What is Compliance & Record Management
An internal auditor’s request for information on records management and documentation translates into fear and uncertainties for many departmental heads. You should not only achieve the retention over many years but also ensure that the information is adequately protected.
Records Management and Compliance
Definition of Records Management
Records management entails documenting information and protecting it over the required period. With the technological advancements, it has become possible for businesses to obtain data for people with whom they may never transact! This may come in the form of job applications and marketing aides. You’re required to have a proper mechanism to collect, sort, store, and dispose these documents at the appropriate time.
Some regulatory bodies will only focus on data related to employees and customers. However, some of the regulations such as the General Data Protection Regulation (GDPR) requires that you protect all the data that you interact with from any form of breach. For example, information collected by your marketers may appear unnecessary after the lead generation program but it’s a significant data risk for your business.
Typical Retention Schedules: What are they?
Various industries have different record retention schedules. For example, it’s a requirement that all information collected by banks be stored for 5 years. The most commonly used categories of data retention programs include 3 years, 5 years, 7 years, 10 years, or permanent retention schedules.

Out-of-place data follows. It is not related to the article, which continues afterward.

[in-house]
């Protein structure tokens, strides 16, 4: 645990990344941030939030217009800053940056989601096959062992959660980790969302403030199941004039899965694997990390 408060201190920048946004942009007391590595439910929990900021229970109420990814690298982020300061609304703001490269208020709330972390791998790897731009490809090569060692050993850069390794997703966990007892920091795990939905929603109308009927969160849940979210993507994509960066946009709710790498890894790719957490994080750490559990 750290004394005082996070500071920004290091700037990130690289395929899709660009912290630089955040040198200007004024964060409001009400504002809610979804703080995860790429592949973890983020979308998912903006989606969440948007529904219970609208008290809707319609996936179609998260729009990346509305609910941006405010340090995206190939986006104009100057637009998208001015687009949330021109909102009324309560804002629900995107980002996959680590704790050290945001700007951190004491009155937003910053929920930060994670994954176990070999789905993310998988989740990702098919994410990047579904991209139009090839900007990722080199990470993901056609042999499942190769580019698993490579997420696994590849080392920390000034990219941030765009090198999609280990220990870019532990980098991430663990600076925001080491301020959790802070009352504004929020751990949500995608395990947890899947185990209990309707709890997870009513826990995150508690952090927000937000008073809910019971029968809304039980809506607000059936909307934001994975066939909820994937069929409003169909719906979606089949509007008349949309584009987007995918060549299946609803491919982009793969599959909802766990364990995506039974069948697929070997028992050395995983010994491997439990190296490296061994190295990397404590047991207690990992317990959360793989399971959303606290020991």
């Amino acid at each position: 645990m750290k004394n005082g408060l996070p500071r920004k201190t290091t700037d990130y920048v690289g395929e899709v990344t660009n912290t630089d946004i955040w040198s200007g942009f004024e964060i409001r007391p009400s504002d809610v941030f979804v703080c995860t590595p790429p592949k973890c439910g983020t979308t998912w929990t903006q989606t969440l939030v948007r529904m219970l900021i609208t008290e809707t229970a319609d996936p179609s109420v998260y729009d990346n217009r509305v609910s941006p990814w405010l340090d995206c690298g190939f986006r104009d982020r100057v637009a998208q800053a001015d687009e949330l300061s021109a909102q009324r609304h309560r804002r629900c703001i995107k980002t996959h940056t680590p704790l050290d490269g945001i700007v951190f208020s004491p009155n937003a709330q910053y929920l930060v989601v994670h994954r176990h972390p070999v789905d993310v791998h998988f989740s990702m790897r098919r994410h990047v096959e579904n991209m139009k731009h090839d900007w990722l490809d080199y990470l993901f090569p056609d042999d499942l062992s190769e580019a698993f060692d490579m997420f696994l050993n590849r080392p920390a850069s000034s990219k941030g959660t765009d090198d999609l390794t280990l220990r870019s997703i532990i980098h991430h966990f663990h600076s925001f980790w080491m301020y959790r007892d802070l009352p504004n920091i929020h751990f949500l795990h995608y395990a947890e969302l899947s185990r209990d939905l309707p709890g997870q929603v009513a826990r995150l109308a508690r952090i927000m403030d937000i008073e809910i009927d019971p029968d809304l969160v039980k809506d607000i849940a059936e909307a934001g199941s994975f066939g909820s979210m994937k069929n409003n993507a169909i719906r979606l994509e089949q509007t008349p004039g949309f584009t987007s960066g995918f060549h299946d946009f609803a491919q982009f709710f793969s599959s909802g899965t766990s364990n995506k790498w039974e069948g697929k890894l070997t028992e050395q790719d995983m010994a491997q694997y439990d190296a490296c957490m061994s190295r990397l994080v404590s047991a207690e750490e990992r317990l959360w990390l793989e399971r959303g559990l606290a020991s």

How Data Retention Affects Your Organization
The development of technologically advanced data collection methods has complicated the data retention and protection process. Unlike the old days where you could collect documents and store them in a guarded warehouse, today’s environment is highly digital! This requires that you invest in data storage programs and institute security against data breach.
You should also ensure that you have proper tracking systems. This will help you to dispose of documents that have surpassed their retention limit easily.
5 Crucial Steps to Create a Records Management Policy
You’re required to use ISO 15489 guidelines when preparing for this policy. Also, ensure that you devise measures to ensure compliance. The steps include:
- Review the Assets and Storage Locations
Ensure that you comprehend all the information that you store and the specific storage locations. This will help you to sort the data based on parameters necessary to enhance security against data breach. The records can be classified as:
- Operational. This is the information that is essential for daily business operations. Include customer data, employee information, organization charts, tax information, data access and authorization, marketing information, human resource documents, and minutes for Board of Directors meetings.
- Legal. This data revolves around the legal liabilities of a business. It includes articles of incorporation, lawsuits, third-party vendors’ information, consent forms, and insurance policy information.